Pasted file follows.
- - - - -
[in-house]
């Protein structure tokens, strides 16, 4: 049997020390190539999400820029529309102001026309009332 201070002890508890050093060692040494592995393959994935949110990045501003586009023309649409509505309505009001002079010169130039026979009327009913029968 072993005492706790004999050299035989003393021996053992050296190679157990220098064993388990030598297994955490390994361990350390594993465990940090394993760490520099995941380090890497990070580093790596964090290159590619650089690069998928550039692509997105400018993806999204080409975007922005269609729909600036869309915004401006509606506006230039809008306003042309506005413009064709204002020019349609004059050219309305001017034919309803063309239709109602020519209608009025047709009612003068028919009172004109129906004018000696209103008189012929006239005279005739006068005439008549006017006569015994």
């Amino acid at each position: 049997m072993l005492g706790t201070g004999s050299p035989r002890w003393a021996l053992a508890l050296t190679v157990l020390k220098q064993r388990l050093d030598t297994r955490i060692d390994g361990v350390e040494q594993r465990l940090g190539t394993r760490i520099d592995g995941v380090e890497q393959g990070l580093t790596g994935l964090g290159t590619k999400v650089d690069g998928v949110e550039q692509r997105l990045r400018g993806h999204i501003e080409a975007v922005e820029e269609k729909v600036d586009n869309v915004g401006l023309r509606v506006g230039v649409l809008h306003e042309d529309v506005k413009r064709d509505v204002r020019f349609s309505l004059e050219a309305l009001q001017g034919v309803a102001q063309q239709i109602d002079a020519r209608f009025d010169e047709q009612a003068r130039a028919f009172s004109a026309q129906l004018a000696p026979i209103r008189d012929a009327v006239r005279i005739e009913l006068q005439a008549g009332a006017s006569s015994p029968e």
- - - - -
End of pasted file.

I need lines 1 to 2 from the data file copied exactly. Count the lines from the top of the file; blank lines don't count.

[in-house]
């Protein structure tokens, strides 16, 4: 049997020390190539999400820029529309102001026309009332 201070002890508890050093060692040494592995393959994935949110990045501003586009023309649409509505309505009001002079010169130039026979009327009913029968 072993005492706790004999050299035989003393021996053992050296190679157990220098064993388990030598297994955490390994361990350390594993465990940090394993760490520099995941380090890497990070580093790596964090290159590619650089690069998928550039692509997105400018993806999204080409975007922005269609729909600036869309915004401006509606506006230039809008306003042309506005413009064709204002020019349609004059050219309305001017034919309803063309239709109602020519209608009025047709009612003068028919009172004109129906004018000696209103008189012929006239005279005739006068005439008549006017006569015994």